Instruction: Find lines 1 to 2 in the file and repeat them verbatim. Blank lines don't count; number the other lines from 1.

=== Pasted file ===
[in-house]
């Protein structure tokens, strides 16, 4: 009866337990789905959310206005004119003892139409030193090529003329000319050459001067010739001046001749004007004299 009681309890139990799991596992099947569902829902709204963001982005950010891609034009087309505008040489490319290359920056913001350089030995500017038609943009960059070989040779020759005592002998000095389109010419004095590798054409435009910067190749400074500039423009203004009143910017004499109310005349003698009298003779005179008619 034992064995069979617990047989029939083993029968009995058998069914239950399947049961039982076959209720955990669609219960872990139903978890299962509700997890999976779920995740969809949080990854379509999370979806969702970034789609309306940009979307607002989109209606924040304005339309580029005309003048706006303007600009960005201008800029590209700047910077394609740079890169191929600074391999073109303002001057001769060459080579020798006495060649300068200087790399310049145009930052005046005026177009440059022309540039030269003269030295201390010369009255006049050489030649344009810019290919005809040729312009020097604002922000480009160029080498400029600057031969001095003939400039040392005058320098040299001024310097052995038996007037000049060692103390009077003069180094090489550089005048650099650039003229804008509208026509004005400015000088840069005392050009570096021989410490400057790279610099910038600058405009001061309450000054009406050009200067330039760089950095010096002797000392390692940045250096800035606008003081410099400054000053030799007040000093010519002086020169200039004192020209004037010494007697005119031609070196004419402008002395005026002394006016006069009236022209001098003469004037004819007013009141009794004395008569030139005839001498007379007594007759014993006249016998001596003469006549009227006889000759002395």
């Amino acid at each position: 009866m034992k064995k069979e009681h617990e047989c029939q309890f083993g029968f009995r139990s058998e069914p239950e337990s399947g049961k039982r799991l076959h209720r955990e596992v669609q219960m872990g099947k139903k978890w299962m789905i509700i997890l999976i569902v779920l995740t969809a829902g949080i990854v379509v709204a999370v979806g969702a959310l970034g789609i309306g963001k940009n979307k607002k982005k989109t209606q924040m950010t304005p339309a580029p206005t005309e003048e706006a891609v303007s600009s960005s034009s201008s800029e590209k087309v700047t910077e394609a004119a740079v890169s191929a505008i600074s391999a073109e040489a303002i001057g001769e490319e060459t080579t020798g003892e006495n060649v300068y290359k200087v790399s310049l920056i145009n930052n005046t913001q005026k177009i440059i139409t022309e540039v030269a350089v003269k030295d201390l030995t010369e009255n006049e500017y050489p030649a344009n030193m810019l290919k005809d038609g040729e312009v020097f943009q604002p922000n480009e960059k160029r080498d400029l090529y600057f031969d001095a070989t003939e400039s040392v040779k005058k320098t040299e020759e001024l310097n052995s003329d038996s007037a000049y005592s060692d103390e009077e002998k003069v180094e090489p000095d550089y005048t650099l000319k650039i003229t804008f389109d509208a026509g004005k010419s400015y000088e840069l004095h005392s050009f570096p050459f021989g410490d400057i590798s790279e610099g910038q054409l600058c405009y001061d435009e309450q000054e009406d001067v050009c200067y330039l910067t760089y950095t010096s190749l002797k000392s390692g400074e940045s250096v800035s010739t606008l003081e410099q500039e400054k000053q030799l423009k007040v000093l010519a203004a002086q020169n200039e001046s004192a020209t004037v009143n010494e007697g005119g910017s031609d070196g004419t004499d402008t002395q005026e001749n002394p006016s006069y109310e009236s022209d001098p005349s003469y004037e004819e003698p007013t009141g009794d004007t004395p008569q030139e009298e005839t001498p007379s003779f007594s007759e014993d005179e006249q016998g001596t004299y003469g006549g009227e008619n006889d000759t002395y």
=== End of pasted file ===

[in-house]
């Protein structure tokens, strides 16, 4: 009866337990789905959310206005004119003892139409030193090529003329000319050459001067010739001046001749004007004299 009681309890139990799991596992099947569902829902709204963001982005950010891609034009087309505008040489490319290359920056913001350089030995500017038609943009960059070989040779020759005592002998000095389109010419004095590798054409435009910067190749400074500039423009203004009143910017004499109310005349003698009298003779005179008619 034992064995069979617990047989029939083993029968009995058998069914239950399947049961039982076959209720955990669609219960872990139903978890299962509700997890999976779920995740969809949080990854379509999370979806969702970034789609309306940009979307607002989109209606924040304005339309580029005309003048706006303007600009960005201008800029590209700047910077394609740079890169191929600074391999073109303002001057001769060459080579020798006495060649300068200087790399310049145009930052005046005026177009440059022309540039030269003269030295201390010369009255006049050489030649344009810019290919005809040729312009020097604002922000480009160029080498400029600057031969001095003939400039040392005058320098040299001024310097052995038996007037000049060692103390009077003069180094090489550089005048650099650039003229804008509208026509004005400015000088840069005392050009570096021989410490400057790279610099910038600058405009001061309450000054009406050009200067330039760089950095010096002797000392390692940045250096800035606008003081410099400054000053030799007040000093010519002086020169200039004192020209004037010494007697005119031609070196004419402008002395005026002394006016006069009236022209001098003469004037004819007013009141009794004395008569030139005839001498007379007594007759014993006249016998001596003469006549009227006889000759002395």